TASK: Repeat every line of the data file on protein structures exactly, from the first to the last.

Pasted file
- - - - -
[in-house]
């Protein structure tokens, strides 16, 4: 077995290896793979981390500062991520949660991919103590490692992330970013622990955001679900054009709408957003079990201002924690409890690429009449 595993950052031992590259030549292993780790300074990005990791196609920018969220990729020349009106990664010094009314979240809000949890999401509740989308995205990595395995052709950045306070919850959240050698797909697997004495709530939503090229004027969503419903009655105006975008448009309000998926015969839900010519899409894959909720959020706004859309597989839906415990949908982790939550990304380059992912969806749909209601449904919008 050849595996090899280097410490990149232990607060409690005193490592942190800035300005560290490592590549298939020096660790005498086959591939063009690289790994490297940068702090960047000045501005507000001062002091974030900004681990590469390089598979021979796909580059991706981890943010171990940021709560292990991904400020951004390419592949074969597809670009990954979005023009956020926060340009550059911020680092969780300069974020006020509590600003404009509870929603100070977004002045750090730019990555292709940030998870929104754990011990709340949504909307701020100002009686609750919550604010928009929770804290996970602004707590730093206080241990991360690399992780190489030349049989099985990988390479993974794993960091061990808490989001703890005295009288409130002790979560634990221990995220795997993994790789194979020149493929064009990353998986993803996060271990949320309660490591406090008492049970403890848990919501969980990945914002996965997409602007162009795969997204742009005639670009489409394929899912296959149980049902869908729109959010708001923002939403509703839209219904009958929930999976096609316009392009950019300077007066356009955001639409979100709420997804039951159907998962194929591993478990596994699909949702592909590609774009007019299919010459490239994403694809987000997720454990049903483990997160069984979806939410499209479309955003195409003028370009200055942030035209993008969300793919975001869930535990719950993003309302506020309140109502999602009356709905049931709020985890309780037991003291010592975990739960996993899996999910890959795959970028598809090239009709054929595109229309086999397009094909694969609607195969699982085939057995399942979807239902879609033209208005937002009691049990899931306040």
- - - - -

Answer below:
[in-house]
């Protein structure tokens, strides 16, 4: 077995290896793979981390500062991520949660991919103590490692992330970013622990955001679900054009709408957003079990201002924690409890690429009449 595993950052031992590259030549292993780790300074990005990791196609920018969220990729020349009106990664010094009314979240809000949890999401509740989308995205990595395995052709950045306070919850959240050698797909697997004495709530939503090229004027969503419903009655105006975008448009309000998926015969839900010519899409894959909720959020706004859309597989839906415990949908982790939550990304380059992912969806749909209601449904919008 050849595996090899280097410490990149232990607060409690005193490592942190800035300005560290490592590549298939020096660790005498086959591939063009690289790994490297940068702090960047000045501005507000001062002091974030900004681990590469390089598979021979796909580059991706981890943010171990940021709560292990991904400020951004390419592949074969597809670009990954979005023009956020926060340009550059911020680092969780300069974020006020509590600003404009509870929603100070977004002045750090730019990555292709940030998870929104754990011990709340949504909307701020100002009686609750919550604010928009929770804290996970602004707590730093206080241990991360690399992780190489030349049989099985990988390479993974794993960091061990808490989001703890005295009288409130002790979560634990221990995220795997993994790789194979020149493929064009990353998986993803996060271990949320309660490591406090008492049970403890848990919501969980990945914002996965997409602007162009795969997204742009005639670009489409394929899912296959149980049902869908729109959010708001923002939403509703839209219904009958929930999976096609316009392009950019300077007066356009955001639409979100709420997804039951159907998962194929591993478990596994699909949702592909590609774009007019299919010459490239994403694809987000997720454990049903483990997160069984979806939410499209479309955003195409003028370009200055942030035209993008969300793919975001869930535990719950993003309302506020309140109502999602009356709905049931709020985890309780037991003291010592975990739960996993899996999910890959795959970028598809090239009709054929595109229309086999397009094909694969609607195969699982085939057995399942979807239902879609033209208005937002009691049990899931306040």